Sled Dog Adventures

If you enjoy hanging onto a sled being pulled by a team of enthusiastic dogs, then take a trip to one of three special Sno Parks in Eastern Fresno County.
They are ideal for self-guided adventures like throwing snowballs, building snowmen, cross-county skiing, snowshoeing, sledding, playing with your pets or racing with your dogs.
Be sure to bring a plastic bag for something fido might leave in the forest. Naturally, snow conditions determine accessibility and opportunities available at each location and will vary during the winter season. It is a good idea to go early because parking is on a first-come, first-served basis and the lots can fill up fast, particularly on weekends and holidays. Be very aware of children playing as you enter and exit a Sno-Park. Be sure to be a good neighbor by packing out whatever you packed in. No one likes to play around an area littered by someone else’s trash.
Sno-Park use requires a permit from November 1 to May 30. The fee is $15 per car, per day or you can buy an annual $40 pass. All passes can be purchased online or at several stores including China Peak Landing at Huntington Lake and several stores in Shaver Lake.
The Tamarack Sno-Park is the next one along Highway 168. It is on the east side of the road. All winter activities are allowed here including: cross-country skiing, dog sledding, and snowmobiling, There are lots of trails to follow. Take a map with you so you find your way to interesting destinations. Contact: High Sierra Ranger District at (559) 855-5355. GPS: 37º9’45.02”N, 119º12’8.50”W.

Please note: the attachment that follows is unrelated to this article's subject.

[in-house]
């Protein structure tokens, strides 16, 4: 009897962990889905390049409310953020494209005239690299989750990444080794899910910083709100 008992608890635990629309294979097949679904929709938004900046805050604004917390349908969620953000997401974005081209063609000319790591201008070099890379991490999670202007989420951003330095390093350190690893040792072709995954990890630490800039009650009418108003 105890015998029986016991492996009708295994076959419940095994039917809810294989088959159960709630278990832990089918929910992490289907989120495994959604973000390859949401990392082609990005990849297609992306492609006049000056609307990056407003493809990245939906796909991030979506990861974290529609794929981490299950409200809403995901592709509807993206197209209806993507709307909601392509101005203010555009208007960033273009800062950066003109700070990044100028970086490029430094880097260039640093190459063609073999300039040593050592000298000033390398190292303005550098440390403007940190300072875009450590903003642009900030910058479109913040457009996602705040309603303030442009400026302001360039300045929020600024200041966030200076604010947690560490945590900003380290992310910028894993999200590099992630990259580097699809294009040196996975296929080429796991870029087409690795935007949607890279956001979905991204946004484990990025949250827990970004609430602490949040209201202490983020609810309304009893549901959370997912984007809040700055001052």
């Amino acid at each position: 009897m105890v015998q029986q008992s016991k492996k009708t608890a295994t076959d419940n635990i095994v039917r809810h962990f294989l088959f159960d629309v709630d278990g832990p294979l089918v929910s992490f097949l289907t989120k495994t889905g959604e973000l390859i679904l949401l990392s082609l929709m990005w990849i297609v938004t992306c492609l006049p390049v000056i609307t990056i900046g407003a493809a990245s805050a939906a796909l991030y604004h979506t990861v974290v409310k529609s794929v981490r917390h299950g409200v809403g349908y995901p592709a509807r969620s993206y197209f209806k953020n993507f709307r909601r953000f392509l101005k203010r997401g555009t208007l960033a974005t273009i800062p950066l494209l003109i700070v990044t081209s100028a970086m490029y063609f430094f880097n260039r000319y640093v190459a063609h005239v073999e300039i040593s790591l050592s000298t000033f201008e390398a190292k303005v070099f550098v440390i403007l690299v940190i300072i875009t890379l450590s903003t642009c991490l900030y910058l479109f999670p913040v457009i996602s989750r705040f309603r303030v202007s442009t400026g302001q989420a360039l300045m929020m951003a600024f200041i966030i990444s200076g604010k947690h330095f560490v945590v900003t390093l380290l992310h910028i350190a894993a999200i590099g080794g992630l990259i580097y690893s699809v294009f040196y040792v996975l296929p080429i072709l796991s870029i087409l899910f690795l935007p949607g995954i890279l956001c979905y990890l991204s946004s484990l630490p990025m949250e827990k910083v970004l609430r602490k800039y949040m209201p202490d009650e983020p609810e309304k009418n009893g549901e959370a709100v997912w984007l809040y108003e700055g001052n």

Eastwood Sno-Park is off Highway 168 on Kaiser Pass Road. Activities allowed here are cross-county skiing, dog sledding, and snowmobiling. Contact: High Sierra Ranger District at (559) 855-5355. GPS: 37º15’21.04”N, 119º9’39.10”W.
The last Sno-Park is at Huntington Lake on the west side of Huntington Lake Road, three miles from the Eastwood Sno-Park and near Lakeshore Resort. Here you can go cross-country skiing, dog sledding, and snowmobiling. Contact High Sierra Ranger District at (559) 855-5355. GPS: 37º15’5.30”N, 119º10’27.23”W.
Here is a little bit of sledding dog team history regarding Eastern Fresno County. In 1920, Alaskan musher, Jeremiah “Jerry” Dwyer was hired by the folks building the dam system for the Big Creek Hydro project. He packed up everything he owned and set out for Huntington Lake. He was a quiet man who rarely talked about himself, but he always had plenty to say about his beloved dogs.
Babe, the powerful lead dog, his favorite, was three-quarters wolf. Patsy was part Alaskan malamute and Gordon setter; Dooley was a cross between malamute and shepherd; and Riley was half wolf and half St. Bernard. The remaining three - Barney, Whiskey and Trim - were part staghound and Airedale.
The team became the winter lifeline to the workers, making daily trips from the Huntington Lake post office to the marooned workers at the high elevation Edison snow camps.
Dwyer buried Babe on Kaiser Pass and the U.S. Forest Service sign paying tribute to that famous dog and two her teammates, can still be seen today near the summit close to the White Bark turnoff.